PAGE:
After a three day orientation program, initiated to familiarize the detachment with the work of the Headquarters, First United States Army Group, assignments to staff sections were made and on the morning of 13 June 1944, the women reported for duty.  First Lieutenant Ruth R. Gorton joined on 11 June 1944 as Executive Officer, and at the end of June there were two officers and 89 enlisted women in the detachment.  They were assigned to the various staff sections and fitted into the organization according to their qualifications.  The Adjutant General received a considerable share of them because of his requirements for clerks and typists. 

     The 12th Army Group stood up by General Order 73, Headquarters ETOUSA 14 July 1944 under the command of Lieutenant General Omar Bradley.  The mission of the headquarters was to prepare operational plans and conduct operations in accordance with directives from Supreme Commander, Allied Expeditionary Force.  All units and individuals assigned or attached to First US Army Group, “other than those specifically except by separate orders, were correspondingly assigned or attached to Headquarters, 12th Army Group and assigned corresponding assignments, duties and responsibilities.  All units were subsequently reassigned, since this verbiage was part of a military deception plan.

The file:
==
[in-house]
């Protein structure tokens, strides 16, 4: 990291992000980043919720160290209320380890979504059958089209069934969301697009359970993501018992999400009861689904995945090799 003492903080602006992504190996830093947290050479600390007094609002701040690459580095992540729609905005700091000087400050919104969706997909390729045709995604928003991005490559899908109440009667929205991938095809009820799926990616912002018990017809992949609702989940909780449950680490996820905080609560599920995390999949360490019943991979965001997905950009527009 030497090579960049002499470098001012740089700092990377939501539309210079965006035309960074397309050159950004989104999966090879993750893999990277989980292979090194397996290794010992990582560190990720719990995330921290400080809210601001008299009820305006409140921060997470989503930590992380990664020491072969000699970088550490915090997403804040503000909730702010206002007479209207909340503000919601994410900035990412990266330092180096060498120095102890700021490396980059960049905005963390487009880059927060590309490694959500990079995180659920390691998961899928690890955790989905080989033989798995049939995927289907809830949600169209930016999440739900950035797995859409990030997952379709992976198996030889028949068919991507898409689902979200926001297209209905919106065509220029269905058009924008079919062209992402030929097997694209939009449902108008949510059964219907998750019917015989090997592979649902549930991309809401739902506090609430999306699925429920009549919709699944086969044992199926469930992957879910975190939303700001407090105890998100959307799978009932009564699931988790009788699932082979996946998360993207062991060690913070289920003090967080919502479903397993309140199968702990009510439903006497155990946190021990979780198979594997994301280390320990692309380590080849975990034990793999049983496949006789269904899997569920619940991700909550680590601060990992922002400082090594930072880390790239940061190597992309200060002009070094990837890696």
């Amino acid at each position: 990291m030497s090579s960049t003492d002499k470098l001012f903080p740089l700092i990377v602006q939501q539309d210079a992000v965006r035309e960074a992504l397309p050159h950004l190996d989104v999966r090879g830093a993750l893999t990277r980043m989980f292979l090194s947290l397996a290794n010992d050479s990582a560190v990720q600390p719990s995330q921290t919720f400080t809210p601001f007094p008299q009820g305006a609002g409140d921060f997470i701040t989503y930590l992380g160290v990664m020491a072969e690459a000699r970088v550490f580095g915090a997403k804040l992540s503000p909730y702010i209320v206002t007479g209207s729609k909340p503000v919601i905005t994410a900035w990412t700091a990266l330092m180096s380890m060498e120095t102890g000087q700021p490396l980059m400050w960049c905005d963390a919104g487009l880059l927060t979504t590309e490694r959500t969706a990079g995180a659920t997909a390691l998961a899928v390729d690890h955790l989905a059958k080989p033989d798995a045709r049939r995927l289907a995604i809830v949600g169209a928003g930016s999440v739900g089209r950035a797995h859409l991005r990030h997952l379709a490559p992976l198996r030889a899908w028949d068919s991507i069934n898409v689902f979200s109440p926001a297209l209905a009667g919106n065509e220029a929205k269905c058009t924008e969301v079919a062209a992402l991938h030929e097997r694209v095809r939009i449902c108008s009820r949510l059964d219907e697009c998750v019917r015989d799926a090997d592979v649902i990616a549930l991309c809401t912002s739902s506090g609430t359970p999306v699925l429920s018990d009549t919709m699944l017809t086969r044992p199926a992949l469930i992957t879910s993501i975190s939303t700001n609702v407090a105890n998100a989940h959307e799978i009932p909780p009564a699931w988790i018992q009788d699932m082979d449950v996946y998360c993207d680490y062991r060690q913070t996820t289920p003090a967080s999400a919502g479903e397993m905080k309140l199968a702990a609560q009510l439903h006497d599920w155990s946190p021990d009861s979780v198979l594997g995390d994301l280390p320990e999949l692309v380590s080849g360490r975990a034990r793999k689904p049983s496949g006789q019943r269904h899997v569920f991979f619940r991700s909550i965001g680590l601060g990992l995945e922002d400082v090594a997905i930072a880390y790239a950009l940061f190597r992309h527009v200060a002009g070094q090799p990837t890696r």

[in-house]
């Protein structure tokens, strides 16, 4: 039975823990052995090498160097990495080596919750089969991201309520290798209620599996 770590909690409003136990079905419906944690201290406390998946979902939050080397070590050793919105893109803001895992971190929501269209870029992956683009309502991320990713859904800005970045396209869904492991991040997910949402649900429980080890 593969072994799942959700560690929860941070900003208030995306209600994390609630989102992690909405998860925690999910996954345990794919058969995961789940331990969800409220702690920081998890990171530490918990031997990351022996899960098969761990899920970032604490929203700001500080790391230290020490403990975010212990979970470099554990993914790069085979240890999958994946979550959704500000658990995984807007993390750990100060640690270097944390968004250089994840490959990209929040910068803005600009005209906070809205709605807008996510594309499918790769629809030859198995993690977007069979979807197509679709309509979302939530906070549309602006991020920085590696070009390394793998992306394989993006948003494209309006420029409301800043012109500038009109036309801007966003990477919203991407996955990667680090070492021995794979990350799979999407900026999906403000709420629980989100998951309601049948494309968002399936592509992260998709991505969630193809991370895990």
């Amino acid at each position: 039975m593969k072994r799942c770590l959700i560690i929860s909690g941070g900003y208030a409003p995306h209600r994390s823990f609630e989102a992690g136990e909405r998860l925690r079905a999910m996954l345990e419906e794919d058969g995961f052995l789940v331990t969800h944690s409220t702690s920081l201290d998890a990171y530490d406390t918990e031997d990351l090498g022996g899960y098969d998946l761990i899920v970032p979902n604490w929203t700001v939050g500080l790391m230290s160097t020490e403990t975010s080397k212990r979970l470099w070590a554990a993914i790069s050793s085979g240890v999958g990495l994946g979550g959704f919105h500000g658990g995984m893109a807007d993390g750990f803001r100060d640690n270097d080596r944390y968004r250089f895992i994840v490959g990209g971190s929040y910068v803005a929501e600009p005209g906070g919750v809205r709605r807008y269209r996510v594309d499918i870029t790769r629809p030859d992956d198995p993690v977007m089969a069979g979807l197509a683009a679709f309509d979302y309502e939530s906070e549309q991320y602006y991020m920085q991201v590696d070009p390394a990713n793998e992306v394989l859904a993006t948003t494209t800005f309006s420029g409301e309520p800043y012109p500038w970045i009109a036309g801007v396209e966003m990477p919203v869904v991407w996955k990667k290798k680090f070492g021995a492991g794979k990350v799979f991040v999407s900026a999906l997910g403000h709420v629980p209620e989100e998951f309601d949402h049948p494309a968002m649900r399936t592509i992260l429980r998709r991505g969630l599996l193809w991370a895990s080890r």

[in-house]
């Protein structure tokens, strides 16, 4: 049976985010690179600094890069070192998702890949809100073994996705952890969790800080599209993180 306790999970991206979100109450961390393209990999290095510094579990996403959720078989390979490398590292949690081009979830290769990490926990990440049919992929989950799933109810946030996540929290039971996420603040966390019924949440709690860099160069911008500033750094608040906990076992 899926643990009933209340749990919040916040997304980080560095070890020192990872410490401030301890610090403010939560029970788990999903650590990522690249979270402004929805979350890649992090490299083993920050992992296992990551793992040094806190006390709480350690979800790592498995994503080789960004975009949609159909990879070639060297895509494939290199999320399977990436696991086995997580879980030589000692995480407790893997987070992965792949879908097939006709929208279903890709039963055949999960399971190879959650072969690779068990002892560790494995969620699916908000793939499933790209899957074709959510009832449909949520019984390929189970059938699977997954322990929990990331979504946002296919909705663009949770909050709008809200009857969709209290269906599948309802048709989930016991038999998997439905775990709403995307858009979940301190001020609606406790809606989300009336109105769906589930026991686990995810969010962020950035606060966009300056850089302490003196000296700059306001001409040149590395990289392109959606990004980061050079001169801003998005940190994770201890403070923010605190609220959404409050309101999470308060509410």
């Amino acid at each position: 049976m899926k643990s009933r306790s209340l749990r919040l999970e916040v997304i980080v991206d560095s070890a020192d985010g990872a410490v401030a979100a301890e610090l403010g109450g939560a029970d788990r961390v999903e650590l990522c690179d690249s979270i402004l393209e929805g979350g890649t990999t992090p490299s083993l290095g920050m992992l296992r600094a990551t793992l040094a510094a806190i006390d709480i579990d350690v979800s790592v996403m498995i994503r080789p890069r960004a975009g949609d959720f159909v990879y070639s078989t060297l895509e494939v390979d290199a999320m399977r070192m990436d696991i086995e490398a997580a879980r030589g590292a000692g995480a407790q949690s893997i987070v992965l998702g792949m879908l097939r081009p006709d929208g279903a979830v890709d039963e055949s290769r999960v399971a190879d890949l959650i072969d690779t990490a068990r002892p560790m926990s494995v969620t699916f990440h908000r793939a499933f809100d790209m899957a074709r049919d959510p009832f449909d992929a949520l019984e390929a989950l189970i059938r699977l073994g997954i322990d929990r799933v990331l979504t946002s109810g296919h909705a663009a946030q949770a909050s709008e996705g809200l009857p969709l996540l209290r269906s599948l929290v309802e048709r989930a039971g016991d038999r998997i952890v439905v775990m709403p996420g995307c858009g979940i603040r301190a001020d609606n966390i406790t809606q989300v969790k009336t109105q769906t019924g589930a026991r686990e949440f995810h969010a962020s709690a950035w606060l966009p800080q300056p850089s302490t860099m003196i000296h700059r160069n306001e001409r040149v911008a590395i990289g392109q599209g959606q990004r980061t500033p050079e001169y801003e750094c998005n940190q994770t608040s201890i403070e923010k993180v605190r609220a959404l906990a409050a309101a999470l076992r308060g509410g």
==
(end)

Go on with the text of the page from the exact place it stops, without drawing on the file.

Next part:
A training program in preparation for cross-Channel movement was initiated in July, and continued throughout the month.  In addition, the daily work increased steadily as the war on the continent progressed.  The Headquarters moved to the continent in three increments plus an advance party.  The advance party traveled from 7-10 July, the first increment from 9-14 July, and the Second Increment, which represented the majority of the headquarters, from 16-2 July.  WAC Detachment moved to the continent in the Third increment from 1 Aug to 4 August 1944.  The WAC detachment debarked on Omaha Beach at 1500 hours, 4 August, 1944 across Omaha Beach and was convoyed to Periers.